The third row is less comfortable in terms of seat materials, which are noticeably thinner than the second row’s. Headroom is tough for full-grown adults. Shorter teens and tweens will find it acceptable, if a bit hard to reach, mainly due to a very narrow doorsill they’ll have to pivot over to get there.

If you shuttle a lot of people often, the standard four-zone climate control is a nice feature, allowing all three rows to control their airflow and temperature (the two front occupants get their own zones). I’ve also always been a fan of Volvo placing the second-row air vents high in the door pillars, so the air actually reaches rear passengers’ faces. The XC90 also features vents for the second row in the center console, like you find in most cars. Fellow parents of carsick kids will appreciate the added airflow.

Today’s cars are more computer on wheels than ever, and Volvo is making a bold move by placing a single, large touch-screen in the middle of the dashboard to control nearly all in-car features, from air conditioning and navigation to safety features like lane departure warning. Only the Tesla Model S sedan compares in its use of an interface like this.

It’s essentially a 9-inch tablet seamlessly integrated into the dashboard, with a single physical home button at the bottom. Having tested nearly every touch-screen on the market, I imagined this execution would have problems. Most systems incorporate fewer functions, with a few more physical buttons to fall back on.

The home screen shows the status of navigation, media, phone and system updates. Along the bottom of the screen are the climate control icons. Being able to access the standard heated and available cooled seats, fan speed, temperature and fan directly impressed me most.

All the controls react to touch quickly and, more important, predictably. The system isn’t flawless, though. While the everyday controls are done well, accessing the safety systems is a bit cumbersome, as is adjusting stereo settings, which are separated from the media menus where they belong.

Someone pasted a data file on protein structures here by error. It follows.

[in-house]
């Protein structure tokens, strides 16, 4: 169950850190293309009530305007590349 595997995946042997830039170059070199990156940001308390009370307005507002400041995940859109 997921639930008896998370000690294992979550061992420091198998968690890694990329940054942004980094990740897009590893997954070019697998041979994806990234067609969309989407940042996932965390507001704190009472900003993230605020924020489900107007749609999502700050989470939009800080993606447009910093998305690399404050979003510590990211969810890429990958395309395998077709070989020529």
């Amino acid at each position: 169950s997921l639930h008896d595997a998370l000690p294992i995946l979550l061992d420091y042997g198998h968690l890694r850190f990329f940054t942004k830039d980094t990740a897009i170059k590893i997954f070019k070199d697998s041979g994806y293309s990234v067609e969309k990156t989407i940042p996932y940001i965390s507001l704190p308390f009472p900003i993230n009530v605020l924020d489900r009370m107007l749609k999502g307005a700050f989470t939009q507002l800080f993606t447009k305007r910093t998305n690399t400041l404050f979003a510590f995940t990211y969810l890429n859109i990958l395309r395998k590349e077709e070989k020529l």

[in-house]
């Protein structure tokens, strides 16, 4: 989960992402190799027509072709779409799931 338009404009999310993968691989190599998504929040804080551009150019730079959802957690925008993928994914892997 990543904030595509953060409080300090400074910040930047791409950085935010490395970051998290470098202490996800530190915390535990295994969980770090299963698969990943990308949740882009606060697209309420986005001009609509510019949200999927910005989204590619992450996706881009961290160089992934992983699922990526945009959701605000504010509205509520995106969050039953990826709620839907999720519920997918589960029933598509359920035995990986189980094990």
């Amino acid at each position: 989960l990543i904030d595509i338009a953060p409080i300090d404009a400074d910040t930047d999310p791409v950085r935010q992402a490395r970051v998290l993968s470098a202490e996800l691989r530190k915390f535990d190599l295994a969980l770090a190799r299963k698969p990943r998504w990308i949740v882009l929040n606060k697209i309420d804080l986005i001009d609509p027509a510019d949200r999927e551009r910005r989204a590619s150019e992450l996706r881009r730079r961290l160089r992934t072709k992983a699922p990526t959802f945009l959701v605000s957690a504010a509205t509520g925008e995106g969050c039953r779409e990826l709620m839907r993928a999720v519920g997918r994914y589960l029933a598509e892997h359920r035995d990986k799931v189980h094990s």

At 15.8 cubic feet behind the third row, the XC90 is slightly larger than the MDX’s 15 cubic feet but smaller than the Enclave’s 23.3 cubic feet. I found it plenty large enough for a modest grocery trip, with more than acceptable space when the third row is folded flat.

Volvo’s safety reputation is not going to be besmirched by the new XC90, which has earned a Top Safety Pick+ rating from the Insurance Institute for Highway Safety. That represents the highest possible score in all tests, including Superior for its front-crash prevention system. The XC90 had not been crash-tested by the federal government as of publication.

Other features can be added in option packages, like a lane keeping aid I and some other editors felt was too aggressive. This was evident when driving on an under-construction highway with a semi-truck on one side and a concrete barrier on the other. As lane markings shifted, the system pushed the vehicle toward the barrier significantly enough to startle me. This is the exact scenario another editor experienced and expressed concern about.

The base price of $50,795, including destination, might make your eyes pop, but when you take into account the standard all-wheel drive, power liftgate, navigation, heated front seats and panoramic moonroof, it’s not considerably more than competitors.